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Climate change deniers, coal lovers and Republicans were left looking more angered and red-faced than usual this week following the announcement of the Obama-approved Clean Energy Plan, unveiled by the Environmental Protection Agency (EPA) on Monday.

Aiming to lower carbon emissions by 32% by 2030 based on 2005 levels, the Power Plan should have been met with universal acclaim by any right-thinking American. But the too-much-to-the-right-thinkers in the fossil fuel industry were up in (no doubt carbon-flecked) arms at the proposals, which the American Coalition for Clean Coal Electricity rather incredulously labeled "illegal", claiming that the plan risked endangering thousands of Americans’ jobs.

A more reasoned, rational response emanated from Deutsche Bank’s Vishal Shah, who noted that the expected boost to renewable energy sources will encourage utility-scale solar particularly, and hints towards a possible extension of the 30% ITC – which the world and his dog knows is currently set to decrease to 10% as the clock strikes midnight on December 31, 2016.

However, the EPA’s proposals omitted distributed solar from the Best System of Emissions Reduction (BSER) due to "unique data and technical challenges" that "complicate identifying a technically feasible and cost-effective level of generation", but the EPA did add that it would count solar project that generate metered MWh.

The Power Plan also seemingly gave the cold shoulder to storage, stating: "Storage can be helpful but is not essential for the feasibility of RE deployment because there are many sources of flexibility on the grid." Tesla and other leading storage companies may now embark on a round of "strong lobbying" to oppose the exclusion, suggests Forbes. And what Elon Musk wants, Elon Musk tends to get.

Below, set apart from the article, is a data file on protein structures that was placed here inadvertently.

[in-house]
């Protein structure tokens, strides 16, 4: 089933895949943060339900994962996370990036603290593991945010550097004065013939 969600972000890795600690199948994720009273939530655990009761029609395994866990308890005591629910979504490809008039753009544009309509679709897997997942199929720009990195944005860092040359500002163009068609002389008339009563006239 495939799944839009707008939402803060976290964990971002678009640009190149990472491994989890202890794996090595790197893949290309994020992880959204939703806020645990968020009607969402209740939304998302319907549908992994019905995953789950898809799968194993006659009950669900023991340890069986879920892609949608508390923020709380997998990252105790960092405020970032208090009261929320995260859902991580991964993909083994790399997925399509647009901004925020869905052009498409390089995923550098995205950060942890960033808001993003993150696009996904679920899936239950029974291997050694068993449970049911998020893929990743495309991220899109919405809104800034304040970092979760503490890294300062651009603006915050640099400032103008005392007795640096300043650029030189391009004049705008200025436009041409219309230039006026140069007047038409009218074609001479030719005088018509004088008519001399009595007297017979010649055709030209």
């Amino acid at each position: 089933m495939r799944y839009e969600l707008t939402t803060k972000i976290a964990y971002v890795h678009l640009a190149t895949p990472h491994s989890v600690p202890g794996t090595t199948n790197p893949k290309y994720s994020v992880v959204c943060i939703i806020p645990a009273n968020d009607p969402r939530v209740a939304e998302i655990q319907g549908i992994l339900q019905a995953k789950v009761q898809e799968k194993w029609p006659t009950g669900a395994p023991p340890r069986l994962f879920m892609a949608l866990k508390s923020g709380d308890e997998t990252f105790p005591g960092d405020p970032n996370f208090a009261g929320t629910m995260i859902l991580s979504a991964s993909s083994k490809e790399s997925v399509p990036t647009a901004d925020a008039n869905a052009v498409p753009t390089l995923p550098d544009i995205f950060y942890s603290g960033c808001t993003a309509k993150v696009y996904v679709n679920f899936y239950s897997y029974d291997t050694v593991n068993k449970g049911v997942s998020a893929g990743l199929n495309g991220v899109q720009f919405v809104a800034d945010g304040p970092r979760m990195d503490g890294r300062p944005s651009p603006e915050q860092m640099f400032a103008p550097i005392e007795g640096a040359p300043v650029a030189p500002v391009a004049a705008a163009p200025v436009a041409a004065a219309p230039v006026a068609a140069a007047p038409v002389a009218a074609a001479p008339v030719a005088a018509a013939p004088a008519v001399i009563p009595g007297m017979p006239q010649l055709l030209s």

Well don’t you look fab?

Give a man a solar array and he can be self-sufficient for life. Give a man a solar panel production facility, however, and he can potentially transform the entire energy industry. That man Musk was in the news again this week as SolarCity – the company he helped to set up with his cousins the Rive brothers – announced two major milestones.

The first was a typically whoop-holler-backslaps-all-round topping off ceremony at the company’s Gigafactory in Buffalo, New York state, where dignitaries and those involved in the ambitious project gathered in the obligatory brightly colored hard hats and hoped the cameras would not point their way. Most failed. But their wider, collective achievement is impressive – the fab is now ready for its internal kit-out, and will welcome Silevo machinery over the next few months before beginning commercial operation of the company’s high efficiency solar panels early in 2016.

But why stop there? Unlike the earliest Tesla vehicle, Musk’s range extends far and wide. All the way down into Mexico, in fact, where SolarCity has just acquired Ilioss – a solar lease and finance provider that has been making waves quietly in the growing Mexican market. With SolarCity now adding its weight, marketing savvy and hands-on installation prowess to the sector, expect Mexican solar to soar soon enough.